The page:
REPUBLIC OF NAMIBIA
IN THE HIGH COURT OF NAMIBIA, NORTHERN LOCAL DIVISION JUDGMENT Case no: CA 30/2012
In the matter between:
KAMBAMBI MUSUTUA APPELLANT
THE STATE RESPONDENT
Neutral citation: Musutua v The state (CA 30/2012) NAHCNLD 61 (03 December 2013)
Coram: TOMMASI, J et MILLER, AJ
Heard: 03 December 2013 Delivered: 03 December 2013
Summary: Criminal procedure - Sentence - Convicted of theft of stock of more than N$ 98 200 in value - Court to exercise discretion in determining the appropriate sentence - Minimum sentence of 20 years declared unconstitutional - Value of the stock to be taken into consideration - A sentence of 6 years not shockingly improper -
Appeal court not to interfere with the decision of the trial court absent any misdirection nr iirfinularitv
The appeal is dismissed.
MILLER AJ (Tommasi concurring):
The Appellant initially appeared before the Magistrate at Opuwo. He was charged with and pleaded guilty to a charge of theft read with the provisions of the Stock Theft Act 12 of 1990 as amended. When questioned by the Magistrate the accused admitted that he stole 11 head of cattle valued at N$ 98 200 which belong to one Remoisi Razor Pumbu. He admitted that he stole the cattle in order for him to sell some of them. The Magistrate correctly concluded that the appellant admitted all the necessary allegations necessary in order to sustain the charge and accordingly found the appellant guilty. The matter was then transferred to the Regional Court for sentence. As matters turned out, the Regional Magistrate imposed the following sentence: 20 years’ imprisonment of which 10 years imprisonment are suspended for 5 years on condition that the accused is not convicted of stock theft read with Act 12 of 1990 committed during the period of suspension.
That sentence was subsequently set aside by this court and the matter was remitted to the Regional Magistrate to consider the sentence afresh. Having heard the appellant once more in mitigation the Regional Magistrate concluded that the following factors constituted compelling and substantial circumstances which warranted the imposition of a lesser sentence and a prescribed minimum sentence. In so far as it is
relevant for the purposes of this appeal I need only state that the prescribed minimum sentences enacted were subsequently declared unconstitutional and set aside by the High Court in Daniel v Attorney-General and others; Peter v Attorney-General and others. The factors taken into account by the Honourable Magistrate were the fact firstly, that the appellant pleaded guilty. Secondly, that the cattle stolen or at least some of them were recovered and thirdly, that the prescribed sentence is disproportionate to the value of the cattle stolen. The Regional Magistrate thereupon imposed a sentence of six years imprisonment.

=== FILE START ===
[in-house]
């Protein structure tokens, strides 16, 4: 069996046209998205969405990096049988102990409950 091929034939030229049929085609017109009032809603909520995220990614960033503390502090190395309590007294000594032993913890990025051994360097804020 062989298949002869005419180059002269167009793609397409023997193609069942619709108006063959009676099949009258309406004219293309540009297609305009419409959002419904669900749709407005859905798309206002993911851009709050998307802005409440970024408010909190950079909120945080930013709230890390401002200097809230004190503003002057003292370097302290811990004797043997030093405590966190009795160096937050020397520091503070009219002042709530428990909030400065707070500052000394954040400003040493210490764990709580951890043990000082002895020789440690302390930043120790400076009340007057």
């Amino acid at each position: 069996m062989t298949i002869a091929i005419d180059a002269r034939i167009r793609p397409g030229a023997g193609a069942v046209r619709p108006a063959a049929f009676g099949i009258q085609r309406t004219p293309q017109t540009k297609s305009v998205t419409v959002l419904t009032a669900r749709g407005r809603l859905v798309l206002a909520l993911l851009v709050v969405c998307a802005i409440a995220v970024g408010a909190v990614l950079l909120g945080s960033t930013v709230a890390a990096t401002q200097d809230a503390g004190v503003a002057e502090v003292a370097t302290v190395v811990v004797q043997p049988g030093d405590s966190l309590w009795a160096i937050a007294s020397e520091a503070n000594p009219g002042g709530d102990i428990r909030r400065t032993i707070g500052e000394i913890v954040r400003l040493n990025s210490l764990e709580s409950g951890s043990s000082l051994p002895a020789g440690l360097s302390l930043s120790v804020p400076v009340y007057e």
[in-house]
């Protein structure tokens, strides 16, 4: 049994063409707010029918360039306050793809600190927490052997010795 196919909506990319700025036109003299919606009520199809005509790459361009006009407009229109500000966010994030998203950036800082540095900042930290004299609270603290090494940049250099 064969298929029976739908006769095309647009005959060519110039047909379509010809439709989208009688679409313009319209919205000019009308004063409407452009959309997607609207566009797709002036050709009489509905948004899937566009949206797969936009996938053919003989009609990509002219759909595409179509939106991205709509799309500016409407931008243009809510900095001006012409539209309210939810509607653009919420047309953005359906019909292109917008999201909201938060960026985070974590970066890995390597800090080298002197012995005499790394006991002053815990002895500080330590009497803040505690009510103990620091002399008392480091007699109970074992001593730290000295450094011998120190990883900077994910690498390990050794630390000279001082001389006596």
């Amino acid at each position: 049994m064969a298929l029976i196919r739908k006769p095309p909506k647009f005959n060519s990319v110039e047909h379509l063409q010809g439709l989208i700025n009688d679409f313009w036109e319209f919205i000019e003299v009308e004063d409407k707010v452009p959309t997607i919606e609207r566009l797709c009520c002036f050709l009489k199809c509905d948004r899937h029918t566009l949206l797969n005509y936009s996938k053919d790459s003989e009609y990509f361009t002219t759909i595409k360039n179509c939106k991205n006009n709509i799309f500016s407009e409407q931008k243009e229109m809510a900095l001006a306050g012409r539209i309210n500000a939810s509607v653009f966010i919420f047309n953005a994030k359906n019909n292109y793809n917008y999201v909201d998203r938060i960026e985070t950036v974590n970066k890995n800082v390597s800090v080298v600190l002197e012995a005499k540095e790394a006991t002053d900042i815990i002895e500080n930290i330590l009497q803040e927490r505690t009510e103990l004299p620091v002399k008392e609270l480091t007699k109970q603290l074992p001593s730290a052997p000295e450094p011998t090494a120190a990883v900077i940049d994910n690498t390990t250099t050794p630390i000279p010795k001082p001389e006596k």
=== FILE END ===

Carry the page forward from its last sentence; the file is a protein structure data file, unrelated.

The appellant thereupon filed a Notice of Appeal which is now before us. In that Notice the appellant states that his trial was unfair because he was not afforded legal representation at his trial which was to his disadvantage. There is no merit in that ground of appeal. When the appellant appeared initially before the Magistrate at Opuwo his right to legal representation was fully explained to him, whereupon the appellant chose to conduct his case in person. These rights were again explained to him when he appeared before the Regional Magistrate. The appellant once more chose to conduct his case in person. In these circumstances the appellant cannot now complain about the fact that he was not legally represented.
As far as the sentence imposed is concerned the appellant advances as the only ground of substance in his Notice of Appeal which he repeated before us this morning that the learned Regional Magistrate did not take into account that, when the sentence of six years imprisonment was imposed, the appellant by then had already been in custody for approximately two years. The regional Magistrate in his reasons for sentence stated that he did take that fact into consideration and I have no reason to question that. Moreover the sentence imposed by the Regional Magistrate appears to be most appropriate given the circumstances of the case. It does not in the least induce a sense of shock and is the type of sentence which I would have imposed had I sat as the court of first instance.
I find no reason to interfere with the sentence, which is a matter primarily one for the discretion of the trial court, given the fact that the powers of this court to interfere as a court of appeal are limited, absent any misdirection or irregularity. I conclude that the appeal must fail. The appeal is as a consequence dismissed.
PJ Miller Acting
APPELLANT IN PERSON
OF PROSECUTOR GENERAL, OSHAKATI